Ian

  6. #6
    Joanna Carter's Avatar
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    Re: Fresnels, ground glass, camera design...

    Quote Originally Posted by NewBearings View Post
    Thanks guys. Actually with the Chamonix I found the reverse. I was having trouble obtaining critical focus -especially with larger apertures- with the manufacturer supplied/installed fresnel. After it was removed -then placed between the gg and my eye- I have been able to get the focus correct.
    If you think about it logically, a fresnel should always be behind the GG. The job of the GG is to provide a surface, equivalent to the film, upon which the image falls. It is the job of the fresnel to collect the light that has fallen on the GG and bend it towards a central point, thus yielding a brighter view of the image on the GG.

    If you place the fresnel between the lens and the GG, it is going to bend the light, either in or out from the centre, before it reaches the GG. Thus you are effectively, not only altering the spacing of the GG behind the lens, you are actually adding another (flat) lens to the setup.

    Quote Originally Posted by NewBearings View Post
    So my question is why don't (or do some) manufacturers place the fresnel between the gg and one's eyes?
    Because they employ people who have no idea of photography to make their cameras up?
    Joanna Carter
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    UKLFPG

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    Re: Fresnels, ground glass, camera design...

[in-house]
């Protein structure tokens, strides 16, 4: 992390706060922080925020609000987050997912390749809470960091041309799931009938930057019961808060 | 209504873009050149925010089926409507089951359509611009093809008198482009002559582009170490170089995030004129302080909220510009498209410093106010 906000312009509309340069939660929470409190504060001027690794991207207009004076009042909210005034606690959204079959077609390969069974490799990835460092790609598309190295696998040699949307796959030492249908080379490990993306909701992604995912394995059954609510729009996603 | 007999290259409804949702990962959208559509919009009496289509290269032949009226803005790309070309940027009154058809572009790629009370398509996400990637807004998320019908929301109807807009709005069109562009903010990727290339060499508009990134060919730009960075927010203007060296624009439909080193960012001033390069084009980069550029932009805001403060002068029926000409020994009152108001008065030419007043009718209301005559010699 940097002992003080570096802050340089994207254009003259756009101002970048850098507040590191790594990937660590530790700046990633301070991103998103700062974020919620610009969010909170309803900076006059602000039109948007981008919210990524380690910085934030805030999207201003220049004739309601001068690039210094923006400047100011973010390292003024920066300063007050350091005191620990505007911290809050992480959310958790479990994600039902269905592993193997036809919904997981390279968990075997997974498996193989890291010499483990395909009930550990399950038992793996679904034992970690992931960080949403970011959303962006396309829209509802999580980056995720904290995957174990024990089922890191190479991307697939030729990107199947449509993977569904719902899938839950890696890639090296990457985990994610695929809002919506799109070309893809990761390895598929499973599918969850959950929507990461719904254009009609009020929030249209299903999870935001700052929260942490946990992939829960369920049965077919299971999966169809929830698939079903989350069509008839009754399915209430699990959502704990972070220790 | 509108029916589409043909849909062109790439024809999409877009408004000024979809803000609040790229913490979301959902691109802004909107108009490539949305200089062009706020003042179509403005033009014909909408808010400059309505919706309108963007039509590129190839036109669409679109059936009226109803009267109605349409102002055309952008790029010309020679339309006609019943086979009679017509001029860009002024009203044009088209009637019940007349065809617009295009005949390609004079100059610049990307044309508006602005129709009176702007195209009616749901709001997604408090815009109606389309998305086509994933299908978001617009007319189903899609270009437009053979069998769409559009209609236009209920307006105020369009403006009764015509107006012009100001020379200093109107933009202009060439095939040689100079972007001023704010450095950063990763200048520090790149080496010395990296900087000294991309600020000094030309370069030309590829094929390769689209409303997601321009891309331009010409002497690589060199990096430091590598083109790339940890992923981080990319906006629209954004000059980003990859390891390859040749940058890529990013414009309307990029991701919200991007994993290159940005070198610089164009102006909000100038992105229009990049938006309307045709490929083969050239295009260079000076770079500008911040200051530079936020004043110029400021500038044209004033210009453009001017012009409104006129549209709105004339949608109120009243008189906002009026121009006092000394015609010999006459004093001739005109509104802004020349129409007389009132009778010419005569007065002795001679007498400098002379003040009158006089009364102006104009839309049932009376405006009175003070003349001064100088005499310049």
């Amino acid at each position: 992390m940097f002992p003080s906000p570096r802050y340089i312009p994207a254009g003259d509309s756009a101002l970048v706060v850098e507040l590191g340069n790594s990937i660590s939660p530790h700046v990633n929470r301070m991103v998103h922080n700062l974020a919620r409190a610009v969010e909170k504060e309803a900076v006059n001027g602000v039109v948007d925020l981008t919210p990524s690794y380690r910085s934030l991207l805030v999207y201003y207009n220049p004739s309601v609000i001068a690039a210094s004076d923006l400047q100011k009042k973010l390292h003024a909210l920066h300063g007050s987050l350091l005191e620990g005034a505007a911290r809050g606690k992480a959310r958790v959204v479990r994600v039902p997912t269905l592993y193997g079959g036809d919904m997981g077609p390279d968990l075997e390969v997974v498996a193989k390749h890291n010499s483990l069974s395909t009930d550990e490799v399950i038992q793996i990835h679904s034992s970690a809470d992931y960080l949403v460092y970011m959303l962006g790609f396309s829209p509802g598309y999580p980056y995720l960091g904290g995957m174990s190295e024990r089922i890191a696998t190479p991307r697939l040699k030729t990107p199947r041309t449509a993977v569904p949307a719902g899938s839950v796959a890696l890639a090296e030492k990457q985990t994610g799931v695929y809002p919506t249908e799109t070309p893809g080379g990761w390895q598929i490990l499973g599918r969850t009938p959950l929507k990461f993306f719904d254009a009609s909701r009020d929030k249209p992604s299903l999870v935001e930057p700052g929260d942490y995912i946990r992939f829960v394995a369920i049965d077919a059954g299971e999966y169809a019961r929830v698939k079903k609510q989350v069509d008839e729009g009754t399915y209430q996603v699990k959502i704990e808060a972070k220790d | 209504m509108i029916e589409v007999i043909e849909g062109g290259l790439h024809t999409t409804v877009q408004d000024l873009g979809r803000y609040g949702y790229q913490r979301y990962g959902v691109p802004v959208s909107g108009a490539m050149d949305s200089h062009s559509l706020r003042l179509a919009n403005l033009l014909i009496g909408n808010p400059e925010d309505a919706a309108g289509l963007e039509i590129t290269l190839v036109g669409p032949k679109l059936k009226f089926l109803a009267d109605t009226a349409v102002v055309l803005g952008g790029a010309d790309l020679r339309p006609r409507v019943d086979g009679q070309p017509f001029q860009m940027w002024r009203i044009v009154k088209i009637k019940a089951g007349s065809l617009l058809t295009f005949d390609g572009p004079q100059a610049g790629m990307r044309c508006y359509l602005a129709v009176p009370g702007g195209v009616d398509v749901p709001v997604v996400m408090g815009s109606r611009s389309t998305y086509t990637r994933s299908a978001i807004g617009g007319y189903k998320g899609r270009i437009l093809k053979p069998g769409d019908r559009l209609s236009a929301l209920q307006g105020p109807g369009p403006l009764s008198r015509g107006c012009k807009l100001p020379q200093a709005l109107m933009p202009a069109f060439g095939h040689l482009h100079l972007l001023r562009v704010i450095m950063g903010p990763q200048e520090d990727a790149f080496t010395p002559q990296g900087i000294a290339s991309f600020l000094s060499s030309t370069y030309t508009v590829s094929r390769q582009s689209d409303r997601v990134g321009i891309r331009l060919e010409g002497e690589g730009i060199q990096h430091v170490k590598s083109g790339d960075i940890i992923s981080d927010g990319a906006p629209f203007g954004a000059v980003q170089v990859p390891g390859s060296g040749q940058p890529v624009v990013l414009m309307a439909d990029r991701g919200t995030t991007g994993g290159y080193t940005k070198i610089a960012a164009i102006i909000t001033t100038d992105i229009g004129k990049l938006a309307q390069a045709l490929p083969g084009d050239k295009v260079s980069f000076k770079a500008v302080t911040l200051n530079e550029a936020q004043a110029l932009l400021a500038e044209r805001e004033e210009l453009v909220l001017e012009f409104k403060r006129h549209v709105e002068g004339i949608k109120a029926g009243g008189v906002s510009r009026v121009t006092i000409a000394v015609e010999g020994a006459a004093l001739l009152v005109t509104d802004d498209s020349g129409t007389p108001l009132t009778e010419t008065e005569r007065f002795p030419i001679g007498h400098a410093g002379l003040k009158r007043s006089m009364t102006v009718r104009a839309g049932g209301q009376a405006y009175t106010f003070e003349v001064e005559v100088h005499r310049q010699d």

There seems to be a miscommunication here Ian.

    Using the camera as supplied by Chamonix with fresnel installed - I had focus problems with a 90mm and 135mm lens.

    Removing the fresnel lens the focus seems fine now.

    I replaced the fresnel to the external side of the gg glass to enable a brighter viewing experience.

    I don't know how to communicate this more clearly.



    However the point of the thread is:

    Why do manufacturers place a fresnel between the lens and the GG to begin with?
    (when -apparently- it does interfere with focus on wider lenses)

  8. #8
    IanG's Avatar
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    Re: Fresnels, ground glass, camera design...

    I was writing as you posted

    Some manufacturers did, but it works best the way your cameras was set up originally, as is my Wista, Cambo etc. I use the Wista & Cambo with 90mm & 65mm lenses, but some fresnel/screen combinations are better than others.

    The problem is what appears sharper to you now won't be in register with the film, DOF may hide the problem with actual exposures.

    Ian

  9. #9
    IanG's Avatar
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    Re: Fresnels, ground glass, camera design...

    Joanna, some screens work best with the fresnel towards the lens, that's the way Maxwell, Beattie, Wista, Cambo etc, etc design & optimise the combination.

    Some of these are one piece solid objects not a piece of glass and a separate screen. The Wista screen is like taht so is the Cambo & Beattie. The Wista & Cambo have an additional protective Plexiglas or similar protective clear piece with the grid.

    Ian

  10. #10
    Dave Karp
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    Re: Fresnels, ground glass, camera design...

    What Ian and I are saying, is that even though it may be easier to focus the image on your GG after you made your modification, that does not mean that the image will be in focus on the film. The camera was designed for a Fresnel on the film side of the GG. If you disrupt the design, it is likely that the sharp image you focus on your GG will be in a different plane than the film. That is why Ian is recommending that you shim the GG. Whether it will be the thickness of the Fresnel, I don't know. You may have to experiment. Or perhaps Hugo can find out for you from the factory.

    Why some makes put the Fresnel on the film side of the GG is a question for the camera manufacturers.

    My Cambo cameras had the Fresnel on the photographer side of the GG. My Walker Titan SF has the Fresnel on the film side. My favorite screen of all, however, was the Bosscreen that I used on my Cambo cameras in place of the GG/Fresnel combination.